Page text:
TRENTON – A bill sponsored by Senator Joseph F. Vitale which would amend and expand the duties and powers of the State Commission of Investigation (SCI) to facilitate greater scrutiny of New Jersey State government was unanimously approved by the Assembly today, receiving final legislative approval.
“Given the reports this week of rampant corruption in Monmouth County, it’s obvious that we need stronger watchdogs to ensure governmental integrity,” said Senator Vitale, D-Middlesex. “The SCI was designed to be a watchdog agency, charged with keeping government ‘for the people’ instead of for greedy politicians looking to trade their office for personal enrichment. This bill would empower the SCI with the tools needed to accomplish their mission of public scrutiny of officeholders in New Jersey.”
The bill, S-537, would make a number of changes to the SCI to increase their ability to investigate government corruption. Specifically, the bill would expand each member’s term of office to four years, to limit a political party’s ability to stack the Commission with sympathetic members, as well as expand the immunity of SCI members from defamation lawsuits when they are working within the scope of their duties, and authorize the SCI to subpoena certain subscriber information from providers of electronic communications services or remote computer services. The bill would also exempt the SCI from the provisions of the Open Public Records Act (OPRA) to preserve the integrity of SCI investigations.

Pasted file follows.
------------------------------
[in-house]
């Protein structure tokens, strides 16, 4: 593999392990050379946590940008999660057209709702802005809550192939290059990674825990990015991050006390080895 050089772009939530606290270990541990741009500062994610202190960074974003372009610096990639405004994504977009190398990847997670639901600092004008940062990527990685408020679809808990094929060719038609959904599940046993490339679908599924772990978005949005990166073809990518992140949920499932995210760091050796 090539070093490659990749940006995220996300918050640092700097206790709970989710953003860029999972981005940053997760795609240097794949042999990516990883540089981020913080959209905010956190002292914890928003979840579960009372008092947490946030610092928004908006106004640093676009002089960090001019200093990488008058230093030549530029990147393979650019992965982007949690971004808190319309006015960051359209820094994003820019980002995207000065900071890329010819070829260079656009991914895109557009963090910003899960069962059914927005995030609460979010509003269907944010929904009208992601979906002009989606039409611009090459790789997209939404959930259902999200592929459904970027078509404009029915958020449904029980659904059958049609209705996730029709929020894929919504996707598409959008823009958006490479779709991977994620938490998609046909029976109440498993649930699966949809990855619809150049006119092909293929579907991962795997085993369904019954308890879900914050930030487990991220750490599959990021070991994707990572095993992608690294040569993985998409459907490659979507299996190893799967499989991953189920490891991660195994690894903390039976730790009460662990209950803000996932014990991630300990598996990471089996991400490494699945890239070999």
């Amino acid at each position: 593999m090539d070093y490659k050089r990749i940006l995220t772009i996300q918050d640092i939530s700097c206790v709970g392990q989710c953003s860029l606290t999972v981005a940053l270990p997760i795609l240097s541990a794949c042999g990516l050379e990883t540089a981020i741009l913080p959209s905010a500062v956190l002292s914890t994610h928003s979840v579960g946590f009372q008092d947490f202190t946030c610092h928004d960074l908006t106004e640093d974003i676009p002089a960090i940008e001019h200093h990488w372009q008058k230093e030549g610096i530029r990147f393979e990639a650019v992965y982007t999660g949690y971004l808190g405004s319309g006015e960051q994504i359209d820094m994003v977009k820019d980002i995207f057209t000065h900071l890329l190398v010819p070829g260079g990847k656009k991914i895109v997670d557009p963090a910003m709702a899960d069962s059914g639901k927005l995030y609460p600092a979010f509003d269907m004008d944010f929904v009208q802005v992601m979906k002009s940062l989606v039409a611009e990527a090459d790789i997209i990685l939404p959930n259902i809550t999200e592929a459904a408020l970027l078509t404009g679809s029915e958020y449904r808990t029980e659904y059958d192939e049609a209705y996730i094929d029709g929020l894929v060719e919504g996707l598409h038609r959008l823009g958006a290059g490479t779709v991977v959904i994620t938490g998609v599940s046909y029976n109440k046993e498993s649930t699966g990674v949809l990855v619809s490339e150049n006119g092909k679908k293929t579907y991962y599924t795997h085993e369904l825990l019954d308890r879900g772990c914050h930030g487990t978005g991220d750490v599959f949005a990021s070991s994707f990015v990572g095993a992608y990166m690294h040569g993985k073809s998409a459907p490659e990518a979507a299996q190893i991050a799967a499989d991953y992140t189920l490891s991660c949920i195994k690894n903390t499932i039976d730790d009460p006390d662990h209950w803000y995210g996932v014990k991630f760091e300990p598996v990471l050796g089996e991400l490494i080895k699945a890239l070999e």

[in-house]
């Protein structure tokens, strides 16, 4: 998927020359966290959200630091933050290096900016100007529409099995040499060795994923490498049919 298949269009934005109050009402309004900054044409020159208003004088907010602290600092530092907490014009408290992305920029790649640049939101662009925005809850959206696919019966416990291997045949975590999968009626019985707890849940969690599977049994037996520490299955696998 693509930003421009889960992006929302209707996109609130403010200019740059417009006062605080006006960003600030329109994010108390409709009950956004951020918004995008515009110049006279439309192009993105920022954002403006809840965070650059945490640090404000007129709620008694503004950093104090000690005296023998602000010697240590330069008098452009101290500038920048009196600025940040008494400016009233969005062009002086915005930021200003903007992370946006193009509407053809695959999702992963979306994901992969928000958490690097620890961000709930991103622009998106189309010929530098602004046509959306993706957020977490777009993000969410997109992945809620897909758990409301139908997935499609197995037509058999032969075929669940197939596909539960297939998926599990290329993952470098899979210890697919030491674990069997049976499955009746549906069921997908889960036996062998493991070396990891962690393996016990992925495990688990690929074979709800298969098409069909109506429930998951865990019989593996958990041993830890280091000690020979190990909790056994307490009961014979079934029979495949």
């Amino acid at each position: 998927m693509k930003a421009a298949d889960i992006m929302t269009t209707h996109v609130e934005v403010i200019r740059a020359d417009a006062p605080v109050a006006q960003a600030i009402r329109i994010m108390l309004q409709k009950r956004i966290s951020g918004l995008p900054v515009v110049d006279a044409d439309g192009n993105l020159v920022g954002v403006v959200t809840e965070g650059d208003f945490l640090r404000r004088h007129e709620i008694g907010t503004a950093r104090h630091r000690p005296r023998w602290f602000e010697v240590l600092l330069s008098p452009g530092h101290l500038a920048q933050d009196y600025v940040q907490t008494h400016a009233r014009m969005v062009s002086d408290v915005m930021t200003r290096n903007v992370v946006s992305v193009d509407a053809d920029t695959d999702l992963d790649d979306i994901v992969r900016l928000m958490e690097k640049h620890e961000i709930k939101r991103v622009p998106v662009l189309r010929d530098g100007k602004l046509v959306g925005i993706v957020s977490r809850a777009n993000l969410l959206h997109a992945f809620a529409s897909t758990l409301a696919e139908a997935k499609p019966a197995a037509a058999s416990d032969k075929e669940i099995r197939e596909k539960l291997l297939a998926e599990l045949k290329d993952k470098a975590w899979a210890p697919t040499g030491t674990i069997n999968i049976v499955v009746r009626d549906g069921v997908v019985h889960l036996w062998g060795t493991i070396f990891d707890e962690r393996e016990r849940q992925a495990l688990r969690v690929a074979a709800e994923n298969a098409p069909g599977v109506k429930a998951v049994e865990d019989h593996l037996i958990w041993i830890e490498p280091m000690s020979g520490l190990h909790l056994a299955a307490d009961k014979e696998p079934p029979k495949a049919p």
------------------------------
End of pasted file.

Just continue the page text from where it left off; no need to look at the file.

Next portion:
“The SCI is a law enforcement agency, and needs to be treated as such if we’re really going to root out corruption from government in New Jersey,” said Senator Vitale. “A weak SCI sends the message that we don’t take corruption in government seriously in the Garden State, when the effects of corruption are eroding the public trust, expanding voter cynicism, and undercutting the overall effectiveness of government. We need a strong, effective agency seeking out and prosecuting corruption wherever it rears it’s ugly head, if we’re going to restore the public’s faith in its servants.”
The bill now heads to the Governor’s Desk to be signed into law. It was approved by the Senate by a vote of 35-0 earlier this month.